Wednesday, 1 September 2010
Monday 30th August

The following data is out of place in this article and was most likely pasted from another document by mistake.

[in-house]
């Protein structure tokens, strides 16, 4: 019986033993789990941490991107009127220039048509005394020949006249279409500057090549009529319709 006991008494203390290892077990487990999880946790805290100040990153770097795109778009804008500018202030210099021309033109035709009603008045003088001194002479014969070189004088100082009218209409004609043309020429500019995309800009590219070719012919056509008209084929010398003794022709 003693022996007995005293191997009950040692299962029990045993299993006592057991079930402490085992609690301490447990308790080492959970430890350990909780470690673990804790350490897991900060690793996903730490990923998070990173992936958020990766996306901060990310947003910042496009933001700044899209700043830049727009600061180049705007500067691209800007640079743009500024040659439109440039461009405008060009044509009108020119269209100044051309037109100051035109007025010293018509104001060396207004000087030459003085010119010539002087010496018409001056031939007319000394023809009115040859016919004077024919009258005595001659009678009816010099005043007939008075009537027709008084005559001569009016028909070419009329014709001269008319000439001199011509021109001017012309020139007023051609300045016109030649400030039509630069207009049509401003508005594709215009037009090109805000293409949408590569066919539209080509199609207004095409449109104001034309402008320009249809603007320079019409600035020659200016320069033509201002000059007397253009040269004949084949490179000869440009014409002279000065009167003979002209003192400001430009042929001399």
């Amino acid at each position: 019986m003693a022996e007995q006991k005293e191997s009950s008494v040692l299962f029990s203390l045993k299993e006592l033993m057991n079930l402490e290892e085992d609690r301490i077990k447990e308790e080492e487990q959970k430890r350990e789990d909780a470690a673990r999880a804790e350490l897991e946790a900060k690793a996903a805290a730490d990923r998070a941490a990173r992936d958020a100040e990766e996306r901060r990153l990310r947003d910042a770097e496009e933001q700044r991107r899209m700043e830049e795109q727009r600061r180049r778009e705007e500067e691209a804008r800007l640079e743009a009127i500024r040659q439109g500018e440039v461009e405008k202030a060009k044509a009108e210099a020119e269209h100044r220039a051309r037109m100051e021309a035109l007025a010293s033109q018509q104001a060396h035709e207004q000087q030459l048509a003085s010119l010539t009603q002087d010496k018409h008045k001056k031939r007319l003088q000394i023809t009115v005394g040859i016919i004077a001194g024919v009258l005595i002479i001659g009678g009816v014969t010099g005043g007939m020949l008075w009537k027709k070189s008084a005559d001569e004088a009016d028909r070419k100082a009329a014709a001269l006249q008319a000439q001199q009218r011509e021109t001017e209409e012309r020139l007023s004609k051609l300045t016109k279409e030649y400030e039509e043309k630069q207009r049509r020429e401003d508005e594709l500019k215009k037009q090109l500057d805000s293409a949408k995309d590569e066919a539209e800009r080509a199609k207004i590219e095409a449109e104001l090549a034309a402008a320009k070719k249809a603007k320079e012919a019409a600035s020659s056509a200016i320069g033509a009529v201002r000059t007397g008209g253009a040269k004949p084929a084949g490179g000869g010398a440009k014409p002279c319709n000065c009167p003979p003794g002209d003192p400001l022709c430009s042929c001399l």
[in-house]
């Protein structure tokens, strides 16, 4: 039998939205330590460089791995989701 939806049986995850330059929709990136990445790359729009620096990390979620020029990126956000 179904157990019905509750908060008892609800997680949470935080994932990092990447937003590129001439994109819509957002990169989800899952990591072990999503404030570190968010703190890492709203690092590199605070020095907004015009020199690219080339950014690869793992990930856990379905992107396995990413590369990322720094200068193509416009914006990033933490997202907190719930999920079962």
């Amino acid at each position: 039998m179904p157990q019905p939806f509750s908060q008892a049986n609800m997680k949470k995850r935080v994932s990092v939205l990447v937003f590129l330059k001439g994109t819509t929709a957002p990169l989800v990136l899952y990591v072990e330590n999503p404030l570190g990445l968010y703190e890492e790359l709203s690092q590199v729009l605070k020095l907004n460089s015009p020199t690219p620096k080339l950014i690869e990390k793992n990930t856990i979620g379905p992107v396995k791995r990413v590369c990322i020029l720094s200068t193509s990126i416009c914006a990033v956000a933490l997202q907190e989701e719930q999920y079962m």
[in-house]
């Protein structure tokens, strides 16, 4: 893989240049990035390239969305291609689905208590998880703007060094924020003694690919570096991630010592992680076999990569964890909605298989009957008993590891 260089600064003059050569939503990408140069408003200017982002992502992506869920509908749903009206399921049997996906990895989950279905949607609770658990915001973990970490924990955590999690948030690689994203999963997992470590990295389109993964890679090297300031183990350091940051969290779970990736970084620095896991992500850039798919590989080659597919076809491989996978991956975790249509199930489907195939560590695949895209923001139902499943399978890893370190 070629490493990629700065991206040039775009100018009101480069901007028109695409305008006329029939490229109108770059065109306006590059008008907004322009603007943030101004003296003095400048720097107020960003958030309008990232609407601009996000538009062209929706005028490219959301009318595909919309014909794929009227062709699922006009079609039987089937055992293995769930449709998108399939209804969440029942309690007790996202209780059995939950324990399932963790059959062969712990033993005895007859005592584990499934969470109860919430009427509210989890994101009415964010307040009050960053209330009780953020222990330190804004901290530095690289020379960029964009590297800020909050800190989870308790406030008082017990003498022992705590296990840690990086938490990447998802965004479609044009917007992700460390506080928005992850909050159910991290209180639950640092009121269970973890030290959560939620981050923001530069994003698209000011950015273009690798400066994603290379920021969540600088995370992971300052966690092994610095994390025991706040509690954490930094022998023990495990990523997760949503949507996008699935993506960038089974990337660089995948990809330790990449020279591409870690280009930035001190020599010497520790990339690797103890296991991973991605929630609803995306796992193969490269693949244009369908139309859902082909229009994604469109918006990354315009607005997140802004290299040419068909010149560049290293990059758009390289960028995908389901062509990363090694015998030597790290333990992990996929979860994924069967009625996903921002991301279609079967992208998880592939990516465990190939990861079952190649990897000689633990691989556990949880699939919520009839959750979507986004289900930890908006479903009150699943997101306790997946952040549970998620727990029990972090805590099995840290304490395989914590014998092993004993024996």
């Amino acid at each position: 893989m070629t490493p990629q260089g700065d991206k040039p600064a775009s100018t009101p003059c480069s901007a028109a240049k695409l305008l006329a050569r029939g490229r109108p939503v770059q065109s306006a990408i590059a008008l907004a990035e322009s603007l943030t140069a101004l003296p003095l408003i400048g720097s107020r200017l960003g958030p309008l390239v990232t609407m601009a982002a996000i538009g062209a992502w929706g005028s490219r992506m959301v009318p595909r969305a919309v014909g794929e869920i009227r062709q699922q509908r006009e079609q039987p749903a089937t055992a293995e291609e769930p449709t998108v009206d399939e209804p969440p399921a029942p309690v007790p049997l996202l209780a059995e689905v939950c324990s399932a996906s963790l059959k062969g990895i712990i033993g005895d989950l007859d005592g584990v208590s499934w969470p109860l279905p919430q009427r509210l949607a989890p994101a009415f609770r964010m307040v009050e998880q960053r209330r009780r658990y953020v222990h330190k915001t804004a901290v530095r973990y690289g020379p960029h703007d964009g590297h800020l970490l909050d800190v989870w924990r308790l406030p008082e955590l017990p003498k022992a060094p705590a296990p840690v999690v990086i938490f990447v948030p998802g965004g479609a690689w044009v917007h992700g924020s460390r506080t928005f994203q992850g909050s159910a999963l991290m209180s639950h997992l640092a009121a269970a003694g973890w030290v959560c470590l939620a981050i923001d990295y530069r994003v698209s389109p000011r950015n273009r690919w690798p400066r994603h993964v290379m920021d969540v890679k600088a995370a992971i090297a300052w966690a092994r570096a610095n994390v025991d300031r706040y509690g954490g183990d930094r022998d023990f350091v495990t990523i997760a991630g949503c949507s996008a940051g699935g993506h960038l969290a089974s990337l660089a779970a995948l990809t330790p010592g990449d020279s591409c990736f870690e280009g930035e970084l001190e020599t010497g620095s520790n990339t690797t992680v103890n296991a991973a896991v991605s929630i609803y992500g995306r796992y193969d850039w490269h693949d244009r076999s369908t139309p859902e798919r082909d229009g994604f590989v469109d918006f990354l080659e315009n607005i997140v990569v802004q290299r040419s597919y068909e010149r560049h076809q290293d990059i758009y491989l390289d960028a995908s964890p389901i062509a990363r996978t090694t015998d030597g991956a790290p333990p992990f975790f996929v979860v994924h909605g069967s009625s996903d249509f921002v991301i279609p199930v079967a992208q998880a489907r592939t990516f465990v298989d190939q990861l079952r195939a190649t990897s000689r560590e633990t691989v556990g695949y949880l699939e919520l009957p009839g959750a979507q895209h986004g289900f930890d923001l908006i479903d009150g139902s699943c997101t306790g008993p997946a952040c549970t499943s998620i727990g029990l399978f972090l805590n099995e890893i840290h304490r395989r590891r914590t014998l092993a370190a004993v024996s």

The whole point of today was to get to the bottom of Crofton Locks and visit the Crofton Pumping Station. There are six locks going from the top to the bottom and each time a lock is used 20,000 gallons of water move down the canal so a pump is needed to replenish the water level in the summit pound. Originally the pump was run on steam though it is now done by electricity. The original pumping station is open six days a week but is only “in steam” a few times a year – one of which was today. I have to admit, as someone who doesn’t know one end of an engine to another, I was fascinated and came away knowing more or less how it all worked! The pumping station was built in 1807 and now has two wonderful, but differently designed, pumps. For those steam buffs amongst my readers, one is a Harvey of Hayle built in 1846 and the other is a Boulton and Watt built in 1812. The Boulton and Watt is the oldest working beam engine in the world still in its original engine house and capable of actually doing the job for which it was installed. Only one engine is run at a time and we were fortunate enough to see the change over from one to the other. On the weekends when the pumping station is in steam, British Waterways switch off their pumps and the old steam pumps take over. Apparently it takes 20 minutes for the pumps to take the water from one lock use back up to the summit pound. As it was a special “in steam” weekend there were a few added attractions including some goats – I couldn’t resist these ones! The one of the left is the mother of the baby on the right who is only four weeks old. After our visit we had a relaxing afternoon ready for an excursion to a pub for dinner. We had seen the sign for the pub the last time we were at Crofton so we set off only to find that they weren’t serving meals as it was Bank Holiday Monday and we had no dinner on board! We made our way back to Mary H where Richard managed to make scrambled eggs, bacon, beans and sweetcorn all served on toast – a veritable feast!!